NFL

Bad NFL coaches in 2020: Eternal Sunshine of Adam Gase’s Mind

Week 1 of the 2020 NFL season provided some great coaching. But we’re not here for that.  We’re here for the horrendous coaching.

Adam Gase should not be fired by the Jets. Firing is too good for him.

You know how the NCAA obliterates all records of a team’s existence from world history if a player gets a free pack of gum or utters a word that rhymes with “agent?” (There was once something called the Fab Five … but saying any more would be double-plus ungood). Or how ancient pharaohs would chisel away the cartouches of hated predecessors from the obelisks?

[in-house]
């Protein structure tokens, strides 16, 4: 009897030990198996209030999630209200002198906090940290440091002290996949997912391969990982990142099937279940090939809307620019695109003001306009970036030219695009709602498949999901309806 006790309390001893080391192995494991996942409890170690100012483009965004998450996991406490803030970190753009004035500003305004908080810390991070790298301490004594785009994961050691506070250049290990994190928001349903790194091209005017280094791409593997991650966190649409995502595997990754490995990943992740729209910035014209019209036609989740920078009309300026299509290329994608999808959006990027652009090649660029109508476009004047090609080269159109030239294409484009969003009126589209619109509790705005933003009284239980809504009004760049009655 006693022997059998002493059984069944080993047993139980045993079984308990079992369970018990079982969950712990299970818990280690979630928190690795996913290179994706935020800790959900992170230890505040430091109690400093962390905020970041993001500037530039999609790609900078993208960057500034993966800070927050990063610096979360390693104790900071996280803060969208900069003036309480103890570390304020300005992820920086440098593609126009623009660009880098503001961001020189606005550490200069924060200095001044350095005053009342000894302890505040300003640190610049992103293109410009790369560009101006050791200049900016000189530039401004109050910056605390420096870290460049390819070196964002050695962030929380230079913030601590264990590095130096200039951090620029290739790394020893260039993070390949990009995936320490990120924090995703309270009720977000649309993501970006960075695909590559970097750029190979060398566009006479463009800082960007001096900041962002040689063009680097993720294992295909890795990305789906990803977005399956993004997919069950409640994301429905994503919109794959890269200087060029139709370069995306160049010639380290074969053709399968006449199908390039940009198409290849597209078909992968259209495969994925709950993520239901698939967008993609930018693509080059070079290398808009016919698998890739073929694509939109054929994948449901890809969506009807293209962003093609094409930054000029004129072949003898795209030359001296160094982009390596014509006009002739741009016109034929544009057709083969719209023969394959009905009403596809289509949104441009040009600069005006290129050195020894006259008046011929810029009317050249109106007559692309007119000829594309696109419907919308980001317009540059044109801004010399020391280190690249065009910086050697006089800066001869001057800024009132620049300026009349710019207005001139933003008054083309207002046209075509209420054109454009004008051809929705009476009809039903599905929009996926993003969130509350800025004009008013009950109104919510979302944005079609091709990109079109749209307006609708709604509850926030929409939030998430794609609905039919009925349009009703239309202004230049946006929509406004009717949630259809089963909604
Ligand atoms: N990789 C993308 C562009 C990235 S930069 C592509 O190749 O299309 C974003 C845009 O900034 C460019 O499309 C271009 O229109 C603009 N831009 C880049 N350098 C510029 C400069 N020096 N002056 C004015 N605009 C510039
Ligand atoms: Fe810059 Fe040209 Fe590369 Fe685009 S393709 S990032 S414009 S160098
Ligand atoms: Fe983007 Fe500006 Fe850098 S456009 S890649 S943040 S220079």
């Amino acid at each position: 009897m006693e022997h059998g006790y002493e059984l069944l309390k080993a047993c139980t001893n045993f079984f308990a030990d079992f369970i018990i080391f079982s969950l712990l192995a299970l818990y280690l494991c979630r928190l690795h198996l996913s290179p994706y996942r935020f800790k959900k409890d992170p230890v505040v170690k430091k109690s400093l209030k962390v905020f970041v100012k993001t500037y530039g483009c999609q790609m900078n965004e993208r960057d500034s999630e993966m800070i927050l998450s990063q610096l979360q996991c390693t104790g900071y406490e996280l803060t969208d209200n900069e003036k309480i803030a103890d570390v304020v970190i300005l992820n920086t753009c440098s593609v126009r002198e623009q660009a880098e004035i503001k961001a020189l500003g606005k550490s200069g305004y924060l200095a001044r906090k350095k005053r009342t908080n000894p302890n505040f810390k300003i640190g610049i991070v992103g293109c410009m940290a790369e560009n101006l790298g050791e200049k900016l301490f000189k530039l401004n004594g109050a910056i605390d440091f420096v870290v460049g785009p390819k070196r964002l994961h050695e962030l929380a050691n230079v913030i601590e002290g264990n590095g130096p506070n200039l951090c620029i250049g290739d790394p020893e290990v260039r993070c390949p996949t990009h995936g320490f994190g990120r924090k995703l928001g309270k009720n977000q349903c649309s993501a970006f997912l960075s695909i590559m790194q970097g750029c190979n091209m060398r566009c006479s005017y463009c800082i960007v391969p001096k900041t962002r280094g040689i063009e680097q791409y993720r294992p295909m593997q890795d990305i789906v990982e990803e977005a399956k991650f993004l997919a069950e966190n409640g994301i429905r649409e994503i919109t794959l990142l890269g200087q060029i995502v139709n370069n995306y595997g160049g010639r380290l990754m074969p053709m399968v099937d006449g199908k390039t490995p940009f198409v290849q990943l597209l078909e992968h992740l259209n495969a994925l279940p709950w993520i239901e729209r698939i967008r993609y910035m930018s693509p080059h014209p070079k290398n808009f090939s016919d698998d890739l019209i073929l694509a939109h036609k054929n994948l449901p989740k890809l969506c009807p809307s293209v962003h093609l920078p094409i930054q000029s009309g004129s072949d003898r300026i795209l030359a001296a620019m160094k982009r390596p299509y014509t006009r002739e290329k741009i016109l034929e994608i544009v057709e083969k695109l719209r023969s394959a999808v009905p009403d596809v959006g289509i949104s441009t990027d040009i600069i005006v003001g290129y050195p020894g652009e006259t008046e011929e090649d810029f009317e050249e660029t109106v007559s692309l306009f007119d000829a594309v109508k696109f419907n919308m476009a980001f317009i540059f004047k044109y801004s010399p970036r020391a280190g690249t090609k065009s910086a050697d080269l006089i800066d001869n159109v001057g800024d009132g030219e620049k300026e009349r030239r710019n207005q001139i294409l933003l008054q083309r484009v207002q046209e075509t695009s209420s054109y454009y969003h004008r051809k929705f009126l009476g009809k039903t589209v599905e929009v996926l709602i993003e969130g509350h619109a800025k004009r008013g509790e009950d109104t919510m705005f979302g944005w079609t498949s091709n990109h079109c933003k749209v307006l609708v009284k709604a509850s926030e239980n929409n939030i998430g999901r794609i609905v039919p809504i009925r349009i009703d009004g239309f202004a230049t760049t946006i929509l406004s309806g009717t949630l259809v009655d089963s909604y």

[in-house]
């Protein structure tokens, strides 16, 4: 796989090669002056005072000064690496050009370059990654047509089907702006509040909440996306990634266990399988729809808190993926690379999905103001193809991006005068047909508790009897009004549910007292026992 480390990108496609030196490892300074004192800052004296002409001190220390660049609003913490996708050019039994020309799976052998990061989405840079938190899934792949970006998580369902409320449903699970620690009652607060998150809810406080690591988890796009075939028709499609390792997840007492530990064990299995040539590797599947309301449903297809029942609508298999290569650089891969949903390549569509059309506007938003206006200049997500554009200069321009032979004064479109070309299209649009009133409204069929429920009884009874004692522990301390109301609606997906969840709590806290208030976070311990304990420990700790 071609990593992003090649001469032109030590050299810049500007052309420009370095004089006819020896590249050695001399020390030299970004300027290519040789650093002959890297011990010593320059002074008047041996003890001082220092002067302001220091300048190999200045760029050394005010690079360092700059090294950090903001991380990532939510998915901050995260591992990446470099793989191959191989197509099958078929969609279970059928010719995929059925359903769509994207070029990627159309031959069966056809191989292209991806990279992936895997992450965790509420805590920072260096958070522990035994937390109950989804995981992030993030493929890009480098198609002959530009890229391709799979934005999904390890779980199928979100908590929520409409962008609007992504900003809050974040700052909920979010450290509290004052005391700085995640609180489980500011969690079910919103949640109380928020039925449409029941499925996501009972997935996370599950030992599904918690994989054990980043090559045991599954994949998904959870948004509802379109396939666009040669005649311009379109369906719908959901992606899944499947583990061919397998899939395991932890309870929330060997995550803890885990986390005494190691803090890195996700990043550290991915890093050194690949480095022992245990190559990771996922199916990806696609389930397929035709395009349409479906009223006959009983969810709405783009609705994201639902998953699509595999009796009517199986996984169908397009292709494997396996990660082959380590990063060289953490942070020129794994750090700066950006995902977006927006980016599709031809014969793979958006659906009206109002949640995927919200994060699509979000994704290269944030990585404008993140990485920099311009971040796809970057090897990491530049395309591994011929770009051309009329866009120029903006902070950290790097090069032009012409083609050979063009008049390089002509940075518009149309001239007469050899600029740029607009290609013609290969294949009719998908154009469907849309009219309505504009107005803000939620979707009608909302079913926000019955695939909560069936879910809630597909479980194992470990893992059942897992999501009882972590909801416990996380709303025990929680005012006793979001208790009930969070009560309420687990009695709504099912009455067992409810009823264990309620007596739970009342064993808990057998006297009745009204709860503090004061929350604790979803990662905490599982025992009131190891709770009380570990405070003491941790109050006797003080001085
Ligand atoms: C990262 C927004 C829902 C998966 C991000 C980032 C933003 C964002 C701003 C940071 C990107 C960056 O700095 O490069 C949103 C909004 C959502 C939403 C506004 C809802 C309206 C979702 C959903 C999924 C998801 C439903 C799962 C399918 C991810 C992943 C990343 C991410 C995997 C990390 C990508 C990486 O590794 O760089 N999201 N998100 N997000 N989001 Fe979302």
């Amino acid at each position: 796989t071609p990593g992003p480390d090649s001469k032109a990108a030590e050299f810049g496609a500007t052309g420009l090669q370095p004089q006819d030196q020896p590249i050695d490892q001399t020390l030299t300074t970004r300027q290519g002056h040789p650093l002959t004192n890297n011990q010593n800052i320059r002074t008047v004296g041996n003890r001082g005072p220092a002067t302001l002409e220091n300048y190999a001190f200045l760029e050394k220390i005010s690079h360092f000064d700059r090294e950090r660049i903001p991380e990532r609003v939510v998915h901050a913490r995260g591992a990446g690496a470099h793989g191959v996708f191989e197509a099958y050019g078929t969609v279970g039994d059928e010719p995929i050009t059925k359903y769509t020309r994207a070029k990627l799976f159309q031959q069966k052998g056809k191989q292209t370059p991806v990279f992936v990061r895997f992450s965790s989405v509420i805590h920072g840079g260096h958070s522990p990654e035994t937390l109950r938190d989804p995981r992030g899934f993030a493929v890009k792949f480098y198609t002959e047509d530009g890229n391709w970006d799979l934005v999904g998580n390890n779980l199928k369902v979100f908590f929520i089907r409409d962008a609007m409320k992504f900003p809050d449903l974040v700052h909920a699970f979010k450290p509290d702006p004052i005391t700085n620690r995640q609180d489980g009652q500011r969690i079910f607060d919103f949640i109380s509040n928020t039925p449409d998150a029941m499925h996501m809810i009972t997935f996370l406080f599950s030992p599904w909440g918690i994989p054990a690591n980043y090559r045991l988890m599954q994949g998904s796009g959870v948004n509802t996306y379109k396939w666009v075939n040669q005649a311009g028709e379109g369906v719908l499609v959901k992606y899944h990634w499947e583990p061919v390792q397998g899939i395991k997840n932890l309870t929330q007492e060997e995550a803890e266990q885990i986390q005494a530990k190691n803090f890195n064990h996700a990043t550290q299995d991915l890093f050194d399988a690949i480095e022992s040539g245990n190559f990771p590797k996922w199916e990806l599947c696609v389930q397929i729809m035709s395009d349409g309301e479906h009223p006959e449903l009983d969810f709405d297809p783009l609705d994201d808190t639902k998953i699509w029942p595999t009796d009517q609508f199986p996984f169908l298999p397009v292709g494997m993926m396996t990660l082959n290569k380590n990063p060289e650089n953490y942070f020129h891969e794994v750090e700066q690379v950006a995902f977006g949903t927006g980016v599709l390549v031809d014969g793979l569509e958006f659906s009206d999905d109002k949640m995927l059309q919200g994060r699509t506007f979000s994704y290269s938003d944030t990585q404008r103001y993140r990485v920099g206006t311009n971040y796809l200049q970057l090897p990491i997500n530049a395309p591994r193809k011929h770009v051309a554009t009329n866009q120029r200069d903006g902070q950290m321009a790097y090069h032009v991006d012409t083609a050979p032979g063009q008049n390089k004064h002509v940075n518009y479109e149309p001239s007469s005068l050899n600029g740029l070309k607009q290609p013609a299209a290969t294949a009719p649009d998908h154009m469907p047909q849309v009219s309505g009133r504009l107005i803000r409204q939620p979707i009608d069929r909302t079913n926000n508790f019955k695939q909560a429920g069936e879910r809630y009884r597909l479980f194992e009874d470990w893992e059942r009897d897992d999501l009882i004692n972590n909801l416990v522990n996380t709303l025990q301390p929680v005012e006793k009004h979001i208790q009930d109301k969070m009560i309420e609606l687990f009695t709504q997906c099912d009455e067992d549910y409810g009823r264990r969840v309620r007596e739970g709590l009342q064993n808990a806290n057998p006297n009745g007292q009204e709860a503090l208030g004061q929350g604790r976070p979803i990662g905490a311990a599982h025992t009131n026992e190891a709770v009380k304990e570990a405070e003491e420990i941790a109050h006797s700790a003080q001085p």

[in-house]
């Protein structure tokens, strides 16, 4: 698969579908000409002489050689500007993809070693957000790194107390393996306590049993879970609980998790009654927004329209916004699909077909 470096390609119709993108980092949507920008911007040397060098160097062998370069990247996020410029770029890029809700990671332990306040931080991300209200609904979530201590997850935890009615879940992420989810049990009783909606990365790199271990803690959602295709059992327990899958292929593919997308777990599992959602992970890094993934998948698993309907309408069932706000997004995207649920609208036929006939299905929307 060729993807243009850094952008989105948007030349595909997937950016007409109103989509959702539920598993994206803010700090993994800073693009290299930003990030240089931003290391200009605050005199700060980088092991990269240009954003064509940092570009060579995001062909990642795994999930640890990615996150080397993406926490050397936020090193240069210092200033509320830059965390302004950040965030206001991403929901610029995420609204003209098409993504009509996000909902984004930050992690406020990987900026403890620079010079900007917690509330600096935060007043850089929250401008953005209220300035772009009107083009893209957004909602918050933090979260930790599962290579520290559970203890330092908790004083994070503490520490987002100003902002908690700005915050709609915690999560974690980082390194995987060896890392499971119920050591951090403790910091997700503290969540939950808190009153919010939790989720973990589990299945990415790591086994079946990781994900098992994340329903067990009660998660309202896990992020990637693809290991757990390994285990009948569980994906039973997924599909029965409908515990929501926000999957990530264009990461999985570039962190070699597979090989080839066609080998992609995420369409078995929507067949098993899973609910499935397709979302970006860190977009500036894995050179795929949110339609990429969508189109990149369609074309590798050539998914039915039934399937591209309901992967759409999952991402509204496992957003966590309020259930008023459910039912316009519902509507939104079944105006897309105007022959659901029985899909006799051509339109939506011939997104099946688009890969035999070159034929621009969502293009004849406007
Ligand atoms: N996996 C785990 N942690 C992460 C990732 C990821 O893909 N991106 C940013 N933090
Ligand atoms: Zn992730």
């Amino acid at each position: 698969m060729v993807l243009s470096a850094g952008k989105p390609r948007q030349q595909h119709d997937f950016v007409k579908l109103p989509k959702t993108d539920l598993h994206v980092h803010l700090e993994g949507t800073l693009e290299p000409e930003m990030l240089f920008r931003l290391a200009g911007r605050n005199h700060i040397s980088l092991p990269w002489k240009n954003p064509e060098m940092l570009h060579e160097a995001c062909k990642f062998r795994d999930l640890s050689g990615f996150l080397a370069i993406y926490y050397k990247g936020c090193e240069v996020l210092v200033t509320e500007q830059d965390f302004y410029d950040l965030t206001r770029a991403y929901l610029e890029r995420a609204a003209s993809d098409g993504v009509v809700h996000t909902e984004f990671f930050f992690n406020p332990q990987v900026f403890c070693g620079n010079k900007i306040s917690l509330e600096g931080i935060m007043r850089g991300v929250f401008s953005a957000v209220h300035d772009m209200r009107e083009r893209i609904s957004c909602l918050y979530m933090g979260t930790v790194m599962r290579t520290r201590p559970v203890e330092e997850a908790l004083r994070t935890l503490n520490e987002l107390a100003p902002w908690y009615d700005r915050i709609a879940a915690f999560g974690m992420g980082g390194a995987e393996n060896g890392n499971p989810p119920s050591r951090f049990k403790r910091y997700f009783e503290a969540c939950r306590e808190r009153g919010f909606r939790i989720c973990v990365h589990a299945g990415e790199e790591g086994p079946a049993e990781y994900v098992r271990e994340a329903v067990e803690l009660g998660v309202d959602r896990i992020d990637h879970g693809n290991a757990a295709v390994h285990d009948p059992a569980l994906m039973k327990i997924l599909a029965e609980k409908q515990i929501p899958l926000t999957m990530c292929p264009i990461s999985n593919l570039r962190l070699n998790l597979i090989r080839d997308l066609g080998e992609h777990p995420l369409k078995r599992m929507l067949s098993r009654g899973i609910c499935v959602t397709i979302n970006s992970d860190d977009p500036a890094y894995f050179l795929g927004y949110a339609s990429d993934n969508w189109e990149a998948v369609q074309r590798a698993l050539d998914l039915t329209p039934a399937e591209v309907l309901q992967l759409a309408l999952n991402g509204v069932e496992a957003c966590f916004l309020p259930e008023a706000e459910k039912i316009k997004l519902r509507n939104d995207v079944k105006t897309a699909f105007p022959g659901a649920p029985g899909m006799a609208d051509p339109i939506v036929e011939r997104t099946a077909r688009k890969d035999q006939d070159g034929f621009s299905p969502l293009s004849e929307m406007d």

That’s what the NFL should do to Gase’s entire head-coaching record. He never existed. It was all a fever dream.

Gase leads through belligerent incompetence, compensating for his inability to do anything right by treating everyone who questions him like they’re the stupid ones. It’s a popular and (sadly) prevalent management technique in 2020.

But after Sunday’s 27-17 Jets loss to the Bills, Gase may finally be losing the few remaining undecided voters.

Let’s briefly recap the first half of the game:

  • The first Jets possession on Sunday started at the 10-yard line due to a penalty on the opening kickoff. It consisted of a scrambling Sam Darnold incompletion, a three-yard Le’Veon Bell run up the gut, a Darnold sideline wobbler out of bounds, and a punt.
  • Their second possession, coming after a Josh Allen fumble to kill a Bills drive, consisted of a short run by Frank Gore, a Bell stuff for a loss by about three Bills defenders, a wide receiver screen to Chris Hogan on 3rd-and-9 (think about that for a moment), and a punt.